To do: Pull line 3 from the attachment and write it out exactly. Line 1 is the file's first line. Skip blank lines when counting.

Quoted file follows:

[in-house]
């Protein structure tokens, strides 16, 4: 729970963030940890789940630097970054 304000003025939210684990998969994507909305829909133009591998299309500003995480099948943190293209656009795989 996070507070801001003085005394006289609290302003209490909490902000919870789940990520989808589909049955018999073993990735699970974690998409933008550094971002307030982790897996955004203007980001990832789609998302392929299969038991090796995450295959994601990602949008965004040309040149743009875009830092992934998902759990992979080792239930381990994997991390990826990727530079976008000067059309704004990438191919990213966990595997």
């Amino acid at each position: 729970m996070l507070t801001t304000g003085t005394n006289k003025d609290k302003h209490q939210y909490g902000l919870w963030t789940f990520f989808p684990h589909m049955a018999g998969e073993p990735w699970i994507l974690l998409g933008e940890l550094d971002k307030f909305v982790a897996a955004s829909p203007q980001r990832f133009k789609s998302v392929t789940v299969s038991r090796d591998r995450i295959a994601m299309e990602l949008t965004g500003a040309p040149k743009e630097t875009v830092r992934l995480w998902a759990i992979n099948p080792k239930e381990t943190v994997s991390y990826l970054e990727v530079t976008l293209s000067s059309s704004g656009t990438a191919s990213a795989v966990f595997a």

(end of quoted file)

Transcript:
């Amino acid at each position: 729970m996070l507070t801001t304000g003085t005394n006289k003025d609290k302003h209490q939210y909490g902000l919870w963030t789940f990520f989808p684990h589909m049955a018999g998969e073993p990735w699970i994507l974690l998409g933008e940890l550094d971002k307030f909305v982790a897996a955004s829909p203007q980001r990832f133009k789609s998302v392929t789940v299969s038991r090796d591998r995450i295959a994601m299309e990602l949008t965004g500003a040309p040149k743009e630097t875009v830092r992934l995480w998902a759990i992979n099948p080792k239930e381990t943190v994997s991390y990826l970054e990727v530079t976008l293209s000067s059309s704004g656009t990438a191919s990213a795989v966990f595997a």